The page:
Please join us for two research presentations on the 28th of October by two scholars from the University of Sydney. Full details below.
These research talks are sponsored by the school’s Social and Organisational Psychology research group.
WHEN: Tuesday 28th October, 11.30-1pm,
WHERE: Keats room, Aviation building, Callaghan
WHERELSE: video conferenced to: The Science Offices Meeting room, Ourimbah
WHO/WHAT FOR: Karen Gonsalkorale, visiting scholar, University of Sydney, delivering a research presentations entitled “Now You See it, Now You don’t: Automatic Bias and Overcoming Bias in Implicit Attitudes” (see abstract and bio below)
WHO/WHAT FOR: Andrea van Dommelen, visiting scholar, University of Sydney delivering a research presentations entitled “Multiple Social Identities in Minority Group Members: individual and contextual differences” (see abstract and bio below)
When implicit measures of attitudes first burst onto the psychology scene, they were often conceived as uncontaminated reflections of the automatic associations stored in memory. Many researchers considered these implicit measures to be revolutionary in their capacity to reveal automatic attitudes that people are unwilling or unable to express on self-report measures. However, we now know that performance on implicit attitude measures is influenced both by the nature of activated evaluative associations and by people’s ability to regulate those associations as they respond. I will describe a method for separating the multiple automatic and controlled processes underlying implicit measures, and discuss how this method can be used to understand the processes responsible for variability and malleability in implicit attitudes. Specifically, I will present studies in which we applied the Quad model (Sherman et al, 2008) to examine variability in implicit attitudes as a function of group membership (Black vs. White participants) and age (young vs. older participants), and malleability in implicit attitudes resulting from prejudice reduction training and alcohol intoxication. The findings indicate that implicit attitude variability and malleability do not only involve activated associations, and may not involve associations at all, in some cases. I will wrap up by discussing the implications of the findings for the measurement and interpretation of implicit attitudes.
My research interests include social cognition, stereotyping and prejudice, intergroup relations, and ostracism. I am currently a Senior Lecturer in the School of Psychology at the University of Sydney. Prior to joining the University of Sydney as a Lecturer in 2008, I was a Postdoctoral Fellow at the University of California, Davis. I received a Bachelor of Psychology (Hons) in 2001 and a PhD from the University of New South Wales in 2005.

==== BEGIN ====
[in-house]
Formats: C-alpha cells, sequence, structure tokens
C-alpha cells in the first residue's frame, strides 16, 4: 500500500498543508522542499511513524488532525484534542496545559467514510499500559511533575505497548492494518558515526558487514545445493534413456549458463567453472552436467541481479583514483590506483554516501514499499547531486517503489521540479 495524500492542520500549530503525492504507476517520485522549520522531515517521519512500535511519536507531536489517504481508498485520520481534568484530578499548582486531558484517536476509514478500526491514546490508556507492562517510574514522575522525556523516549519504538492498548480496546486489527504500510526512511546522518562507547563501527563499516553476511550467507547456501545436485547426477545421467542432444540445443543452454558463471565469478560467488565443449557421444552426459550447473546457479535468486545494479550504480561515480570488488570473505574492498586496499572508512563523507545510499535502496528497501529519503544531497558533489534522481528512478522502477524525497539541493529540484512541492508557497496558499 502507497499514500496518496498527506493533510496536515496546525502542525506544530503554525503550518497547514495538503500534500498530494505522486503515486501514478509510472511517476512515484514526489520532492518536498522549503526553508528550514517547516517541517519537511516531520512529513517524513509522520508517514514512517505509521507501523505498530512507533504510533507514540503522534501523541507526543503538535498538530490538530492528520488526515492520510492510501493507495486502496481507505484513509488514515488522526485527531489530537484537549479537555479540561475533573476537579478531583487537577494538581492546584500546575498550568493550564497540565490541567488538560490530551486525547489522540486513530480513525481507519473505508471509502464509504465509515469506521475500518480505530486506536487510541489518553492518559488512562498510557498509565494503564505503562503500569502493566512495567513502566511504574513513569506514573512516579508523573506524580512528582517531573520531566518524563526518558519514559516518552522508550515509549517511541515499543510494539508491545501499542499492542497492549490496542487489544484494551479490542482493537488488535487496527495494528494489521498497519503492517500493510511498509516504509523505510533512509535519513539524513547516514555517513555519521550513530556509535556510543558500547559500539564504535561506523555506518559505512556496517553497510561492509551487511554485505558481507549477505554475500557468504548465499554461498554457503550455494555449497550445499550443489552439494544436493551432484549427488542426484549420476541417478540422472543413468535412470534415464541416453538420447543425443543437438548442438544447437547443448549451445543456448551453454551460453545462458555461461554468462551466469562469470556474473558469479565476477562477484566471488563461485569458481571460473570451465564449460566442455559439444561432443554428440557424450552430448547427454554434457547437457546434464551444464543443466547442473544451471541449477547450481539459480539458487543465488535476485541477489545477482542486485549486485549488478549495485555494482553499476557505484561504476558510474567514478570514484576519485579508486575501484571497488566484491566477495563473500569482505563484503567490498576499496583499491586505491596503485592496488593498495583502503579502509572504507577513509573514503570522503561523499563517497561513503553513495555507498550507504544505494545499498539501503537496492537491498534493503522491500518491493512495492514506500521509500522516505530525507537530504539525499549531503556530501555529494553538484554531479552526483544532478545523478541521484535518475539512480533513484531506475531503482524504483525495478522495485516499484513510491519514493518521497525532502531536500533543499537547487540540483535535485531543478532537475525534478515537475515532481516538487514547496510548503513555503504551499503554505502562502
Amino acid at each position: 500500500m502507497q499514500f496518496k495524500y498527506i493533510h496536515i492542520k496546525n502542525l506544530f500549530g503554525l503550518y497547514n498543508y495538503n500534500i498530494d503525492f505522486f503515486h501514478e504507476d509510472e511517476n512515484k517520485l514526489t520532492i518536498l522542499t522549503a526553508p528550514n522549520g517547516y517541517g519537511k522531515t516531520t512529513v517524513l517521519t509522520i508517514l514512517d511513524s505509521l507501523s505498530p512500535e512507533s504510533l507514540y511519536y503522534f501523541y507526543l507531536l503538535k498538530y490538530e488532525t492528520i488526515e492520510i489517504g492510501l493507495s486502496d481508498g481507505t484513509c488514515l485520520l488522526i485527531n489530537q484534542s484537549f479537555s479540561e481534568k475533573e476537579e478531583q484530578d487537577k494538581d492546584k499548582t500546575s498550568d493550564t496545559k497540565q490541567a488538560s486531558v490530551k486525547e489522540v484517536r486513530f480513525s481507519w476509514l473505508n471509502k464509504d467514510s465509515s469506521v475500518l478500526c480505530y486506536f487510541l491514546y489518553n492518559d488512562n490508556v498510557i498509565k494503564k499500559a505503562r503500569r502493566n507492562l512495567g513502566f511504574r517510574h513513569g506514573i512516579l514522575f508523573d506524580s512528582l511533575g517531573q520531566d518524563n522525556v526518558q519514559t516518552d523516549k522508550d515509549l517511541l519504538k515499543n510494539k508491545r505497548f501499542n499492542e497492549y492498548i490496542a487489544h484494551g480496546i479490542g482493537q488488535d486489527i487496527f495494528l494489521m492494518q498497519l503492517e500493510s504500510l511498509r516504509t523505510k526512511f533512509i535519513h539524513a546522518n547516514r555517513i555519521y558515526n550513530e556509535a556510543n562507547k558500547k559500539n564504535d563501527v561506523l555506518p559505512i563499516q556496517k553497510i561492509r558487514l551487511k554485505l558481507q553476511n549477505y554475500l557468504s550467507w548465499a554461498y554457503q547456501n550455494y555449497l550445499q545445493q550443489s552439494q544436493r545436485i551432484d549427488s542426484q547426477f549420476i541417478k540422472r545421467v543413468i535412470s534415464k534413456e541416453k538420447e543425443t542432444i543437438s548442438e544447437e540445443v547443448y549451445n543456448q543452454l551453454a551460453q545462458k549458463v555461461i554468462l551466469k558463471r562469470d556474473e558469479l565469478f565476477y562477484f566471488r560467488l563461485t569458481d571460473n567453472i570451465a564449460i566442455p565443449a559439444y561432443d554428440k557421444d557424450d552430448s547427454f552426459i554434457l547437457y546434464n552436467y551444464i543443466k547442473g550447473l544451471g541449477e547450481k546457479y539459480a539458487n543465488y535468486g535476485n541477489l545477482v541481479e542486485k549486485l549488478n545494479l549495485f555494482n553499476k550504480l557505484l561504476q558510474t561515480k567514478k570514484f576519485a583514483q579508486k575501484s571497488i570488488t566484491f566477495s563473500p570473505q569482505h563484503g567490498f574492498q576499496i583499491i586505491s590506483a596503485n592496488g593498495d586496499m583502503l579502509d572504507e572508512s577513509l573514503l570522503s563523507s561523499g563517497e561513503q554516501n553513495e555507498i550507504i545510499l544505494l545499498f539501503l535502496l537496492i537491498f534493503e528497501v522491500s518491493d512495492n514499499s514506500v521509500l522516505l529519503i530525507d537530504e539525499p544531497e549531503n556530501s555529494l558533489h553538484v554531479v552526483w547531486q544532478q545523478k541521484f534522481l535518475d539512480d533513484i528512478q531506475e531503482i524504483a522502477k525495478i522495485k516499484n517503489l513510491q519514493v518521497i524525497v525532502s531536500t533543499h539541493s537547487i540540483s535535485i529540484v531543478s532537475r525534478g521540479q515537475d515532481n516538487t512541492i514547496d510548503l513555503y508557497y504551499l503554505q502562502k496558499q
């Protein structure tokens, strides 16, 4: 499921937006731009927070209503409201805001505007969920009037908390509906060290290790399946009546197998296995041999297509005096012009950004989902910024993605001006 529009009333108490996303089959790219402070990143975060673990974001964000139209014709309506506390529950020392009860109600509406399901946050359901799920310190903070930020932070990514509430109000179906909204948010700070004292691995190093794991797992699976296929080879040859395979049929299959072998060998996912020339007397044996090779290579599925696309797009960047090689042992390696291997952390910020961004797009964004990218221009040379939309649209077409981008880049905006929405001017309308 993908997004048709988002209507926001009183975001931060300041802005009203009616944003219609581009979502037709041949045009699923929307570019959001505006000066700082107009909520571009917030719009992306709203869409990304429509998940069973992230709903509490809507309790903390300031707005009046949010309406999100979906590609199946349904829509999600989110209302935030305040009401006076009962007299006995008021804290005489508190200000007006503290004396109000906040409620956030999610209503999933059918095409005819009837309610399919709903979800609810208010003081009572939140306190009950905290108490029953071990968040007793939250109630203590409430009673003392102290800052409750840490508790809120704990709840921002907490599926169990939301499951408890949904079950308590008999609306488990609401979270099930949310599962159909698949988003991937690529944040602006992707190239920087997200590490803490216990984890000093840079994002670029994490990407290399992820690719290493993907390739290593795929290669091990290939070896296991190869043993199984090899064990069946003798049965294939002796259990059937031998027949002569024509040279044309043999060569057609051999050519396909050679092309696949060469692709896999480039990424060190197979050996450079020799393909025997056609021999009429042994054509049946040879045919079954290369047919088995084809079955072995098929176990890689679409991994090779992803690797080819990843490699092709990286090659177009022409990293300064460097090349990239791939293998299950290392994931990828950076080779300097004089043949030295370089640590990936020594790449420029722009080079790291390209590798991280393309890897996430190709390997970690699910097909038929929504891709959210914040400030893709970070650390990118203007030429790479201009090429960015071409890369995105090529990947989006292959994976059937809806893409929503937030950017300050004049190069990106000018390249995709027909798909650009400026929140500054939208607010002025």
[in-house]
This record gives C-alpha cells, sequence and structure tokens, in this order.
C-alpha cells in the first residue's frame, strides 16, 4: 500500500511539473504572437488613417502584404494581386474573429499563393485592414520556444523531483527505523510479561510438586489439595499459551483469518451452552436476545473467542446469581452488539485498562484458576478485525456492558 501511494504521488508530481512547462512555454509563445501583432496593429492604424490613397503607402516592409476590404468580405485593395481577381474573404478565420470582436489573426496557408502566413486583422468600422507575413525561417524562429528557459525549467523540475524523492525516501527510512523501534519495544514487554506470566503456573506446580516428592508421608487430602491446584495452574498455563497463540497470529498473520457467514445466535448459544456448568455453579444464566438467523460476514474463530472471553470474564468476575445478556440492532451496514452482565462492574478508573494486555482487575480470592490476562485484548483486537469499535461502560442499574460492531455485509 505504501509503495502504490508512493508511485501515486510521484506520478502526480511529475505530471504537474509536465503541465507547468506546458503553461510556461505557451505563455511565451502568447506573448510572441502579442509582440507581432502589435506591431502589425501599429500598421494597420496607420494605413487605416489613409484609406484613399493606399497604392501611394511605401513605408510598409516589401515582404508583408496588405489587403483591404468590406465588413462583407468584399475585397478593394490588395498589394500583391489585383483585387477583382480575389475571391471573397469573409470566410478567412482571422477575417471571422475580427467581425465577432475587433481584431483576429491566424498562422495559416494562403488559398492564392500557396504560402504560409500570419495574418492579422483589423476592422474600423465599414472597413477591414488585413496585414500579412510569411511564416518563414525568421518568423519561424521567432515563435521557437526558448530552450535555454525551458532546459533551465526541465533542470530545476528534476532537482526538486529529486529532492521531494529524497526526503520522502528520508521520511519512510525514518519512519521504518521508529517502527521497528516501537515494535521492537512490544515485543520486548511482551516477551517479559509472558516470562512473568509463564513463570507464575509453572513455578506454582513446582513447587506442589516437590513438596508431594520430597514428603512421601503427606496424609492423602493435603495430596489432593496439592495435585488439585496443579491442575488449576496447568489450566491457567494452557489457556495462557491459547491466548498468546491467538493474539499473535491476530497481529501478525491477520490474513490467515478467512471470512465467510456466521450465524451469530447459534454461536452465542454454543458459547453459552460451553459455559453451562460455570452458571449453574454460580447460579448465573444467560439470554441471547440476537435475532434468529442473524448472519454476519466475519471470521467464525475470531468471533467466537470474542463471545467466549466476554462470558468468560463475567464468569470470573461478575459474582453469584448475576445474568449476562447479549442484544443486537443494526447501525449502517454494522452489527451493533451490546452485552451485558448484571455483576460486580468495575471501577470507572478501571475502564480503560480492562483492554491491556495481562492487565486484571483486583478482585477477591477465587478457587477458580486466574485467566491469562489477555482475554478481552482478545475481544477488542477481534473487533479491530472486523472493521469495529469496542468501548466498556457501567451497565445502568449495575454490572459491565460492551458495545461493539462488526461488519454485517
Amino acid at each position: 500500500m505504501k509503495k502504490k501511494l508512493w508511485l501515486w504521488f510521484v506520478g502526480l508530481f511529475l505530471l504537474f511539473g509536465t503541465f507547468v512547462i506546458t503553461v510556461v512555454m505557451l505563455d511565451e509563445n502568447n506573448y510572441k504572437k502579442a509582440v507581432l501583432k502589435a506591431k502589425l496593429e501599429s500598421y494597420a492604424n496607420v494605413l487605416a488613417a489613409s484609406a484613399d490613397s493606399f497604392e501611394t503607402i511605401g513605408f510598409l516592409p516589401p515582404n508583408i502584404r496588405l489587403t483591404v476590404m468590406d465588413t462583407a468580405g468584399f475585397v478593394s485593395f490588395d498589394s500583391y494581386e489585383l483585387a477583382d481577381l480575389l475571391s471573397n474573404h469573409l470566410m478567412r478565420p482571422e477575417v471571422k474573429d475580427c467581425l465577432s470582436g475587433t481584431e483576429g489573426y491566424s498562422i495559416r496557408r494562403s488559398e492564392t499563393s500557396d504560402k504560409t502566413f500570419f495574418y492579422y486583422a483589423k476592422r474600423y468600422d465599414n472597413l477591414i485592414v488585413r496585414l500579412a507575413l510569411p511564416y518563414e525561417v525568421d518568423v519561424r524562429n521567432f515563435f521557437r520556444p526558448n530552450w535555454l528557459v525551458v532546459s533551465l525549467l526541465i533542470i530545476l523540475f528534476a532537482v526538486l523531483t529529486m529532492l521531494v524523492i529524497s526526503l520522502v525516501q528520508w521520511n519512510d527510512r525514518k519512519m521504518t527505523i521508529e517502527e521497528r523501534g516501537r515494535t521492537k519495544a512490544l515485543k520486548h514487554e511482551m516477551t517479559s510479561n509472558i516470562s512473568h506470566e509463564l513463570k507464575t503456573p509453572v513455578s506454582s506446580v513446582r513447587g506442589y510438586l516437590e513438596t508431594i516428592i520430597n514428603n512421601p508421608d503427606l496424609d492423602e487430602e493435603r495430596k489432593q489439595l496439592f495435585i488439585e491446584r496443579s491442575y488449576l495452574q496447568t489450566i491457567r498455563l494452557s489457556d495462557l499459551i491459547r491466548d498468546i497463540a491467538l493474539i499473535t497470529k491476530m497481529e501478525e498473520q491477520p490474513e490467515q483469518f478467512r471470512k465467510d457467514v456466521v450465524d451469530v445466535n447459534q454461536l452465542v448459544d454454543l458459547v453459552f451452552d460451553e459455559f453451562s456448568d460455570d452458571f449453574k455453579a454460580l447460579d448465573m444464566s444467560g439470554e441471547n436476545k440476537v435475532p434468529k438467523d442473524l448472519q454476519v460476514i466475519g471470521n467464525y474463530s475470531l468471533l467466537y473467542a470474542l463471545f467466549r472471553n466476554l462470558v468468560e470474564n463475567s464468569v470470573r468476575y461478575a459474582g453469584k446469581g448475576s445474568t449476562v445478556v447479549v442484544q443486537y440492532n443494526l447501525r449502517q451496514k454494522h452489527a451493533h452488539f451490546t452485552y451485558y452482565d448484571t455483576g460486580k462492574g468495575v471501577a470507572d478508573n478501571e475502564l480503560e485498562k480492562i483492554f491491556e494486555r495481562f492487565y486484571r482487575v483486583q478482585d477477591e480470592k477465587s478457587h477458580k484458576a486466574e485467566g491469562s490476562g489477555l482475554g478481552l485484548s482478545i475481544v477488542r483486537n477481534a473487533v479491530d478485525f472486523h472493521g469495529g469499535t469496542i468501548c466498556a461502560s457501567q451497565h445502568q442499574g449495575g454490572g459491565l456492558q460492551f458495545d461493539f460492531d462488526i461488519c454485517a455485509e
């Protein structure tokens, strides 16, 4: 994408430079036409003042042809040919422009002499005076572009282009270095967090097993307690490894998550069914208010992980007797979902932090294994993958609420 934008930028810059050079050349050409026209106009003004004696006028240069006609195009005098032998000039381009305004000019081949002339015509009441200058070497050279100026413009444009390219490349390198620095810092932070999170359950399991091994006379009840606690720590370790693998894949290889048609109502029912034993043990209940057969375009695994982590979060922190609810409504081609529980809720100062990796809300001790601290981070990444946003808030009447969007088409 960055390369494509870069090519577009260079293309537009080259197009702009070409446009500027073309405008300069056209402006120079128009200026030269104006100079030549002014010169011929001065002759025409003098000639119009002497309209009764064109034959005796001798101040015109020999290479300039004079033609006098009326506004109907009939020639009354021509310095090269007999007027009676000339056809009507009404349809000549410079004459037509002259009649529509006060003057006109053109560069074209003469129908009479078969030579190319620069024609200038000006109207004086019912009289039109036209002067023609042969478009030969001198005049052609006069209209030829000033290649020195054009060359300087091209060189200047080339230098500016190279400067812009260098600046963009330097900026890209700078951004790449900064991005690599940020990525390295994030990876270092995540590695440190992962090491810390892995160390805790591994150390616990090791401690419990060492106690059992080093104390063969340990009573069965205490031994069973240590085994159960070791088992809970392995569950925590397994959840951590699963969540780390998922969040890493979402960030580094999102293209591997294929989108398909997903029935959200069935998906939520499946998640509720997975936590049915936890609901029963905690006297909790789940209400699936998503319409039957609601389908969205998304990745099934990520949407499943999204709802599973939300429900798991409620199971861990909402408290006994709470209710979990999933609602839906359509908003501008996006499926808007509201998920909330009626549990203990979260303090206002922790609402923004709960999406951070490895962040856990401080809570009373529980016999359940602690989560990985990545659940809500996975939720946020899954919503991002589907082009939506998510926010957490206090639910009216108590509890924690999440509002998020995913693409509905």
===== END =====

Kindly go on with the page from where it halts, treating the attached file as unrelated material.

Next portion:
van Dommelen’s Abstract
Members of ethnic and religious minority groups belong to distinct ethnic, religious and national groups that may differ in group composition, values, norms and attitudes. In this talk, I will propose a conceptual and operational framework to examine how minority group members subjectively construe their ingroup in the context of such multiple, cross-cutting group memberships. I will describe the subjective combination of multiple social identities in terms of structure (Social Identity Structure, SIS) and inclusiveness (Social Identity Inclusiveness, SII), and present findings of three studies using this conceptual framework. In the first two studies, we assessed SII and SIS in a sample of Turkish Belgian Muslims (N = 95) and Turkish Australian Muslims (N = 132). The findings of both studies showed that participants, despite sharing membership in three specific social groups, varied widely in how they combined these group memberships in their ingroup construals. More inclusive ingroup representations predicted how participants felt towards people from other social groups, including remote groups with whom participants were unlikely to have contact. In a third study, again using a sample of Turkish Australian Muslims (N = 143), we examined how ingroup representations are altered after a threat or reassurance to their religious group identity. We found that participants were less likely to integrate multiple social identities in their ingroup construals after the value of their religious group identity was threatened as opposed to reassured. These findings highlight the need for a more thorough understanding of individual versus contextual differences in multiple social identity management in ethnic and religious minority groups.
I completed my Master’s degree in Clinical Psychology at the University of Brussels (VUB), in Belgium (where I am originally from), in 2008. My Master’s dissertation was in the area of social cognition (stereotype activation upon an encounter with an atypical target), under supervision of Prof. Vincent Yzerbyt at the University of Louvain-la-Neuve, Belgium. In 2010, I worked with Dr. Katharina Schmid and Prof. Miles Hewstone (University of Oxford, UK) on a project on social identity complexity. Later in 2010, I started my PhD research at the University of Sydney, under supervision of Dr. Karen Gonsalkorale and Prof. Marilynn Brewer. For my PhD, I studied how people belonging to ethnic and religious minority groups in Australia, combine their ethnic, religious and national group memberships into an ingroup construal, and how such ingroup construals relate to intergroup variables such as outgroup contact and attitudes. I conducted correlational and experimental studies with community samples of adult and adolescent Turkish Australian Muslims. I recently completed my PhD and will be graduating in October 2014. My research interests are social identity, intergroup relations, acculturation, minorities and refugee mental health.